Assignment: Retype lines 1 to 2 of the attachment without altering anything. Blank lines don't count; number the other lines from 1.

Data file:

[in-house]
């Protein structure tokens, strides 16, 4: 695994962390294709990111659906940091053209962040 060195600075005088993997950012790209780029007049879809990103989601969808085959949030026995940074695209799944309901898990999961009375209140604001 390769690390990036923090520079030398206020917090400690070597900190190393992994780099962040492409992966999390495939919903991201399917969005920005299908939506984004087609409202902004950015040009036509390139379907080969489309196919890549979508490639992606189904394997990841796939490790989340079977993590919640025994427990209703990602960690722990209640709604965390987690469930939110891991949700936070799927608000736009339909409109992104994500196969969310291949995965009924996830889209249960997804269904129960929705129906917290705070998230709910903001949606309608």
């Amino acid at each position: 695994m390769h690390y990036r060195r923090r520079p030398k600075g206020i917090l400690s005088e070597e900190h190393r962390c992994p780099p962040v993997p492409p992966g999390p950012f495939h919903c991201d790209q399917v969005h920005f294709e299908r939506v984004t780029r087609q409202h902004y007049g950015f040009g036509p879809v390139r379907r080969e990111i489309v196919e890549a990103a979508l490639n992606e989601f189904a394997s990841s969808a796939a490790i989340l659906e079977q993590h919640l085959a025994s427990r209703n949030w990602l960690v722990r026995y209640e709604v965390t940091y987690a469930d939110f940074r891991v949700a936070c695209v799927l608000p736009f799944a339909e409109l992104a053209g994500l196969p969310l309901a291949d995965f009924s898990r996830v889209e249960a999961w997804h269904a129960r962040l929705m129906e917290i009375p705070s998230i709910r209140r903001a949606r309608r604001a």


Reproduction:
[in-house]
């Protein structure tokens, strides 16, 4: 695994962390294709990111659906940091053209962040 060195600075005088993997950012790209780029007049879809990103989601969808085959949030026995940074695209799944309901898990999961009375209140604001 390769690390990036923090520079030398206020917090400690070597900190190393992994780099962040492409992966999390495939919903991201399917969005920005299908939506984004087609409202902004950015040009036509390139379907080969489309196919890549979508490639992606189904394997990841796939490790989340079977993590919640025994427990209703990602960690722990209640709604965390987690469930939110891991949700936070799927608000736009339909409109992104994500196969969310291949995965009924996830889209249960997804269904129960929705129906917290705070998230709910903001949606309608």